Vintage Books, 2011, 336pp
Reviewed by Marian Van Eyk McCain
Of the myriad life forms on this planet, I doubt there’s a single one that spends as much time as we humans do trying to be somewhere else. Even sitting quietly in a chair or walking down the road, we are rarely fully present to the moment, to our senses, to the sights and sounds and smells that surround us. We are animals who have colluded to create and support this monstrous illusion that we are not animals and then, out of that ridiculous belief, have not only damaged our own habitat—in some cases beyond repair—but have damaged ourselves at the same time. It’s little wonder that we exhibit the same behaviour patterns as many of the other animals that we take into captivity, such as passivity, dull and repetitive activities, depression and loss of skills.
Without this ability to detach ourselves from what we are really doing, we could never have committed the many crimes against the planet that we have in our short history of existence. But the same intelligence that got us into the mess may also be what gets us out of it—by enabling us to awaken to our true reality. Thus, an essential first step in repairing the damage—to the planet and to ourselves—may be to go back to basics and, literally, to come to our senses.
Not only must we fully re-inhabit our animal bodies but we must also become aware of our vital interconnectedness with all other creatures. And for tutoring us and inspiring us in these twin tasks I have never met a better teacher than David Abram.
I can see him so clearly in my mind’s eye: bare feet, walking on the earth, on the grass, feeling everything, feeling the Earth pressing up as his feet press down. In his words: “An old, ancestral affinity between the human foot and the solid ground is replenished by the simple act of stepping outside without shoes.”
Moving around in the world, he reminds us, involves reciprocity. An exchange of gifts. Breathing in and breathing out. To whatever is around us we give the gift of our energy and our attention and it comes back to us tenfold. Those are the times when the world suddenly seems to swell and deepen around us, everything leaps into three dimensions. Maybe even four dimensions. There is suddenly such richness and beauty all around us that we can only gasp in wonderment.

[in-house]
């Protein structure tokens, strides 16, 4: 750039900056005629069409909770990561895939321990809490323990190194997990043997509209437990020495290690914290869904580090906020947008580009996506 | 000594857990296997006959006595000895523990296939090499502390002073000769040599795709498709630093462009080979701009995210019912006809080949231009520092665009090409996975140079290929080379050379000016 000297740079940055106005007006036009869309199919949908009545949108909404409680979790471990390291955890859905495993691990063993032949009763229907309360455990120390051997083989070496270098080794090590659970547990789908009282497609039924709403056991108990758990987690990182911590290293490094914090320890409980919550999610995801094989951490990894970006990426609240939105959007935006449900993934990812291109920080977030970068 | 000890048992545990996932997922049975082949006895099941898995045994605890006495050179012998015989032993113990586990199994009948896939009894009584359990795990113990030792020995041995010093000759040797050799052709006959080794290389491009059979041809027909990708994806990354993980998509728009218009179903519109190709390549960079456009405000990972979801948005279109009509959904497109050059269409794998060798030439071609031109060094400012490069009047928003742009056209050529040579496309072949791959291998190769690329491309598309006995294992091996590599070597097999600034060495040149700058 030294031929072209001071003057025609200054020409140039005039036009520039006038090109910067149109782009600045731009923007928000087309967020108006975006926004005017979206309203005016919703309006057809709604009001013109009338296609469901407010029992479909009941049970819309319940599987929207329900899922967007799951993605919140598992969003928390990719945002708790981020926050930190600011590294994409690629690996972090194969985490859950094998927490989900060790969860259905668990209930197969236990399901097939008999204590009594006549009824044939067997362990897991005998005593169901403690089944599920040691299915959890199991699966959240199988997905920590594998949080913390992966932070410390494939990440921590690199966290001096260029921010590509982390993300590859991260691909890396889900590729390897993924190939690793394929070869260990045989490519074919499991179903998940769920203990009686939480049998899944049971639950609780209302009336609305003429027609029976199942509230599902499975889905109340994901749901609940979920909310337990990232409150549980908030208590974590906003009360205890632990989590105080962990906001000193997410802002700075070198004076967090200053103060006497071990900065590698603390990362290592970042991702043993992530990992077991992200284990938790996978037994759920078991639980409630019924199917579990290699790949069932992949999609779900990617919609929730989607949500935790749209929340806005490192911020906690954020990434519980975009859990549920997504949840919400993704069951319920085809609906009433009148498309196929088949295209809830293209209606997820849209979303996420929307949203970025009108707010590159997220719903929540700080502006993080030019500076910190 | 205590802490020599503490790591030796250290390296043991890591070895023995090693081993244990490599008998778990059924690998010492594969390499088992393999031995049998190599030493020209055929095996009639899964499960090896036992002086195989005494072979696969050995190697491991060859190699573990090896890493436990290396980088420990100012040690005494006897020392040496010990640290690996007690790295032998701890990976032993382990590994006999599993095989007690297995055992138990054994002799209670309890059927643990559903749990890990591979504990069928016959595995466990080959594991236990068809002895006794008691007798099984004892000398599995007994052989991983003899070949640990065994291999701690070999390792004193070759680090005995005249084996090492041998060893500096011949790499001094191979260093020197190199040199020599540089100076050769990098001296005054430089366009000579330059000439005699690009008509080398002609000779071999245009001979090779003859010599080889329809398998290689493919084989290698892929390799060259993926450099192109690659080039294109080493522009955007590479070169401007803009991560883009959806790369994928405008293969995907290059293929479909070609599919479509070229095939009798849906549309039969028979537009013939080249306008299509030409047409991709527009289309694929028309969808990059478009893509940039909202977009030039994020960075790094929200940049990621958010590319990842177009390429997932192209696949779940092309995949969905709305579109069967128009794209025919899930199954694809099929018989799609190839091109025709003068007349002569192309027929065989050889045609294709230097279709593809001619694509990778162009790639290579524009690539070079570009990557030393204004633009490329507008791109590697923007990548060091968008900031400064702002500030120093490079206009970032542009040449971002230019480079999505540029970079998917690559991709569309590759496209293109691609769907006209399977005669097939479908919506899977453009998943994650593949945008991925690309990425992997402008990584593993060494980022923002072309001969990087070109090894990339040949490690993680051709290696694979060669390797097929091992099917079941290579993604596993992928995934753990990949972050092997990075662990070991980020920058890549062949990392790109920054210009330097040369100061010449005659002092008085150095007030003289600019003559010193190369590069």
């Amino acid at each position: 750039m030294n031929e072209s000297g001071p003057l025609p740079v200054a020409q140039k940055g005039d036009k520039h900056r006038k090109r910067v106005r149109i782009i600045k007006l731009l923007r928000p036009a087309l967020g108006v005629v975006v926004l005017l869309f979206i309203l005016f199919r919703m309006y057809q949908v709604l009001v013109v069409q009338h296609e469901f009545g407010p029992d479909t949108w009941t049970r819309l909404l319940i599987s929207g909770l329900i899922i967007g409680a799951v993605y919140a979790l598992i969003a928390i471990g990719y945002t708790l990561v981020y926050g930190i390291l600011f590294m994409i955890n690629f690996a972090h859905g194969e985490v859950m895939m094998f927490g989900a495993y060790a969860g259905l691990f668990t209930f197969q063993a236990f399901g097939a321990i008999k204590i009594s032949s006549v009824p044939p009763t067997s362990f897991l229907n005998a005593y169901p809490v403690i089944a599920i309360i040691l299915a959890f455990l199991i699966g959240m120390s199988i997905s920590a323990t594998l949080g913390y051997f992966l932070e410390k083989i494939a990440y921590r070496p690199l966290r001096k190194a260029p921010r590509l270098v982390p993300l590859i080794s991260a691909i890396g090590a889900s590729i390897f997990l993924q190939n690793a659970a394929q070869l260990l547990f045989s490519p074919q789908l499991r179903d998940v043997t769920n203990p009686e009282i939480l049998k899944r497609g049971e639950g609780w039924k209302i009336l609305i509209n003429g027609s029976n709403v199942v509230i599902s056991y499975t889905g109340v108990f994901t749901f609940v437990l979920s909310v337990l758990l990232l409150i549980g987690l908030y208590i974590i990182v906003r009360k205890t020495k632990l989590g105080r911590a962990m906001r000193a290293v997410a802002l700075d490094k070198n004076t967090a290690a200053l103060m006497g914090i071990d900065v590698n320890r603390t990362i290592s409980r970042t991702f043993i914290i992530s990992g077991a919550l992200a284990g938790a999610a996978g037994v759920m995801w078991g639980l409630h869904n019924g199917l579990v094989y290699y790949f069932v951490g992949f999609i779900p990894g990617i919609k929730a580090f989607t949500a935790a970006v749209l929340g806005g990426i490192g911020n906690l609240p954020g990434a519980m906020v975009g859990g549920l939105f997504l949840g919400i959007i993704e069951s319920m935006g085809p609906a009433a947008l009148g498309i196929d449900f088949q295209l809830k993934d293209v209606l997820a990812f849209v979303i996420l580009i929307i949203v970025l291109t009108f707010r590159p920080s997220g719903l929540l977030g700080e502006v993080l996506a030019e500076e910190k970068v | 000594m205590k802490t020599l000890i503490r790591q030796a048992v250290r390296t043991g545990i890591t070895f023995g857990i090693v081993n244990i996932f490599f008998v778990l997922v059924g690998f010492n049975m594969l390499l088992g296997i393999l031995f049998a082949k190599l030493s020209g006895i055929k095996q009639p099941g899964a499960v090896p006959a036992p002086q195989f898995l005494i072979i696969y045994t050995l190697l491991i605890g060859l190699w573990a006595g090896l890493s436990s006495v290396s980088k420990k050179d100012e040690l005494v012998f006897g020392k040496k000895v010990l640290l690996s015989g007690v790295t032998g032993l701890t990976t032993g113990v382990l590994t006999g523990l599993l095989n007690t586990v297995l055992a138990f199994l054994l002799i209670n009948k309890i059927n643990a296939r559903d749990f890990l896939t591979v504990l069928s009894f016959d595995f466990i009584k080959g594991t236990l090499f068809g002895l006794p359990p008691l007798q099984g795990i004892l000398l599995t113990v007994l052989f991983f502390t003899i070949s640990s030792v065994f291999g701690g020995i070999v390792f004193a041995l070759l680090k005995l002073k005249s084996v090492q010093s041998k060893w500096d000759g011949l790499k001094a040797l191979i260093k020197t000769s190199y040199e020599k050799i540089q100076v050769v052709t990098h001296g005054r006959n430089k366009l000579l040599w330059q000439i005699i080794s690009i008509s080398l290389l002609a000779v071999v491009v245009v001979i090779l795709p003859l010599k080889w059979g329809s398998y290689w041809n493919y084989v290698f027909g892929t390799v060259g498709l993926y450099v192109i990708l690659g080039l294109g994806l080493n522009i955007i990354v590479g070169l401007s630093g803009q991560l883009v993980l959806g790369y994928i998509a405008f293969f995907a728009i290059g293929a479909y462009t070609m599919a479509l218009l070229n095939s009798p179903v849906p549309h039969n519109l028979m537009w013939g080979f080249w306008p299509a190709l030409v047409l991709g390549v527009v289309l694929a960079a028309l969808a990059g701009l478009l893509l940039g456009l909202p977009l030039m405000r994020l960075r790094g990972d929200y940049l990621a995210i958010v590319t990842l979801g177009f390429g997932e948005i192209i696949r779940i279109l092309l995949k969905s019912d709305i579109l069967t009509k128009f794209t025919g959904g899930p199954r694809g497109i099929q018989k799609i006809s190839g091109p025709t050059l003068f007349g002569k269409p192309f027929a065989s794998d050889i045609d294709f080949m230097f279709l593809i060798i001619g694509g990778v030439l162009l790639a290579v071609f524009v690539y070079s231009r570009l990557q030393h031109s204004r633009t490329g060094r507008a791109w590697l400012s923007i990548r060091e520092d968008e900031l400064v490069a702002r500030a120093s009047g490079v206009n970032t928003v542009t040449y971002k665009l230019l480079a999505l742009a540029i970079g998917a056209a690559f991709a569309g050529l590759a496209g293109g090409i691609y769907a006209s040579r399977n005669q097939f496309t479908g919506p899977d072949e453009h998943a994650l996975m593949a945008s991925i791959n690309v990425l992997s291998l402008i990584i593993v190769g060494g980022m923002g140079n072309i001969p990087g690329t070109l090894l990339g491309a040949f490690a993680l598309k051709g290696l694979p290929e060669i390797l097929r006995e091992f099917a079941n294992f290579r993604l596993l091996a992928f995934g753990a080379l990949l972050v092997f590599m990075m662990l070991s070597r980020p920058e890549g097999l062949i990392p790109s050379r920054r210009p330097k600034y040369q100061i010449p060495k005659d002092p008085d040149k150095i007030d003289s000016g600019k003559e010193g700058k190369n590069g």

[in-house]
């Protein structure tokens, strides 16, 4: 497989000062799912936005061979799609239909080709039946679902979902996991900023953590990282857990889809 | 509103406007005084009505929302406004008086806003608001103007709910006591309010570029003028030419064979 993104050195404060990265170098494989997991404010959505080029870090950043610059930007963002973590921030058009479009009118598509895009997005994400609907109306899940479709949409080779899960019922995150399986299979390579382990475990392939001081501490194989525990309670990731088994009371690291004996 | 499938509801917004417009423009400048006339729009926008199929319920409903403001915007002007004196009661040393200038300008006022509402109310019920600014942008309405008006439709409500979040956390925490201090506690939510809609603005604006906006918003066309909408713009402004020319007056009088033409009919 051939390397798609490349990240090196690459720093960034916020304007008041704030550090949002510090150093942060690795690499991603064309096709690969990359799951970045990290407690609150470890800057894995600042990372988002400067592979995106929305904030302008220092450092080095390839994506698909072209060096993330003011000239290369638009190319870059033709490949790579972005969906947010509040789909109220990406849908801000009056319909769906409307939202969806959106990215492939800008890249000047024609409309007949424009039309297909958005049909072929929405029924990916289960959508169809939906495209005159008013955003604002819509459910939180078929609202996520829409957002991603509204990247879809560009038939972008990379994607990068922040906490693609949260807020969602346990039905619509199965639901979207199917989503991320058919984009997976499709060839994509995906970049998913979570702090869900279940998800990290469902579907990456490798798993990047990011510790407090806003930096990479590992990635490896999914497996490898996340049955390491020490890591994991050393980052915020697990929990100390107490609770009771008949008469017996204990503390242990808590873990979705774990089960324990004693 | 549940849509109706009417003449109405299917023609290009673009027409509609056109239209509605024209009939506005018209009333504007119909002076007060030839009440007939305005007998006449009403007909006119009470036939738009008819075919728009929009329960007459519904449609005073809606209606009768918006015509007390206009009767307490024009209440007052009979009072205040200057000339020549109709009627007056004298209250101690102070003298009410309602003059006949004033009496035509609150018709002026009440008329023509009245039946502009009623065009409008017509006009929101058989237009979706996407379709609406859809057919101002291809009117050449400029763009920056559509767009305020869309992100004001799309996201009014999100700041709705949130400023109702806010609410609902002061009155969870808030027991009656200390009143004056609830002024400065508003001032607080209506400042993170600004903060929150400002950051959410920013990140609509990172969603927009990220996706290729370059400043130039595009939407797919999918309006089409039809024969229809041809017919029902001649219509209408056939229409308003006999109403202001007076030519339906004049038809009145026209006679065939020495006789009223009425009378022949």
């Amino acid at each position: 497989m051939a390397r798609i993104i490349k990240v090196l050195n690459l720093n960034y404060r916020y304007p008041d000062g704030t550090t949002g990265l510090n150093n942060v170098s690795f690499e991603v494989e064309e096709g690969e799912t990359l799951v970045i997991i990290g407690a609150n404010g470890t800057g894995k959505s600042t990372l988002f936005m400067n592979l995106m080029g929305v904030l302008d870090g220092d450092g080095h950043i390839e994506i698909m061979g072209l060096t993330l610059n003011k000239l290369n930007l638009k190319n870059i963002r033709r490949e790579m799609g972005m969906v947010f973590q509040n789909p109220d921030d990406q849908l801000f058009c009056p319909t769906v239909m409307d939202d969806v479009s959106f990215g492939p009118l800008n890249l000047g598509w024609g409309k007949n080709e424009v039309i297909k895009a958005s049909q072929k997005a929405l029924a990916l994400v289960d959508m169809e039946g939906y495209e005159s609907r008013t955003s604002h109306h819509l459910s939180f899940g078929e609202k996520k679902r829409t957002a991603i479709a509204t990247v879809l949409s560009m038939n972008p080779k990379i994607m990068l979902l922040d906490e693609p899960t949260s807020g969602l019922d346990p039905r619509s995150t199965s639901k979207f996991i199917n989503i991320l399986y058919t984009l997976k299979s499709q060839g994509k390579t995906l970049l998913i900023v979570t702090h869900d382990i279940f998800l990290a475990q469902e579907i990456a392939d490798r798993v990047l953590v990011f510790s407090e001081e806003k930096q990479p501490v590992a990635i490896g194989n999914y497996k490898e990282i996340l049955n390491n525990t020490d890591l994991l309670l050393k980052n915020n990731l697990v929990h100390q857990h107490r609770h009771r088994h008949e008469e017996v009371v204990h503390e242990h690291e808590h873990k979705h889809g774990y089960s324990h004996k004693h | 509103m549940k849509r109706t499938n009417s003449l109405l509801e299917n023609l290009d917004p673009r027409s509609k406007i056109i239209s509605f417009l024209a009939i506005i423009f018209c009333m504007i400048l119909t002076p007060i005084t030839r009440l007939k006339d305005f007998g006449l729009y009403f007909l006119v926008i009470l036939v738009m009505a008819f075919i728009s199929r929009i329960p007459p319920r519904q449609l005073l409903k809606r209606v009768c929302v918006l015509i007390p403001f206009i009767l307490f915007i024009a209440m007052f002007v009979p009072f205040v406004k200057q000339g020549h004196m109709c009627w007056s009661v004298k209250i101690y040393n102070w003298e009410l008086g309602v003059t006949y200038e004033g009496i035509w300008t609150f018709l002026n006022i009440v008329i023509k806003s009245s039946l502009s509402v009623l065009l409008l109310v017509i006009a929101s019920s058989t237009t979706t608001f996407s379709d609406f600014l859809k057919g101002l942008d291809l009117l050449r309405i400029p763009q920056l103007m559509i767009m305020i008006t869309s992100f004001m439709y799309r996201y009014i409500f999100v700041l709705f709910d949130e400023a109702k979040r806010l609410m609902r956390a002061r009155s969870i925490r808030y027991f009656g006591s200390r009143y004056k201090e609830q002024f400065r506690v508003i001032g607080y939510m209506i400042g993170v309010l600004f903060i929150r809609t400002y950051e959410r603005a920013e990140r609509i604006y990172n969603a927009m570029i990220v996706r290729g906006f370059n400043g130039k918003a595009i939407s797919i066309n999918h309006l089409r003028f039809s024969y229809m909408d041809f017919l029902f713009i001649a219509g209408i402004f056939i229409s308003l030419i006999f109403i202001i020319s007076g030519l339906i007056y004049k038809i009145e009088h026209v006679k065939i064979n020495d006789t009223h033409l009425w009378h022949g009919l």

And wonderment was my response to this beautiful, amazing, lyrical book. Usually a fast reader, I read this one slowly, wishing I would never reach the last page. Moving through these fourteen chapters I was right there with Abram, in his house, outside in the early morning, walking through woods and valleys, getting lost but not caring, seeing and being seen, watching and being watched, felt, smelt, heard, going with him to the Himalayas, as he studies and experiences shamanic magic that defies rational explanation.
The book is also profound. Re-inhabiting our sensing bodies and re-awakening to the web of organic connectedness in which we exist—and upon which our lives depend—is a necessary first step in healing our social and political structures and establishing true democracy. David Abram is a philosopher, a scientist, and a sociologist as well as a magician and an exquisite writer and he joins all these dots with consummate skill.
Joanna Macy says of this book, “…its teachings leap off the page and translate immediately into lived experience. Shaking us free from the prisons of our mental constructions, Becoming Animal brings us home to ourselves as living organs of this wild planet.” I couldn’t agree more. It is one of the most important books I have ever read—and one of the loveliest.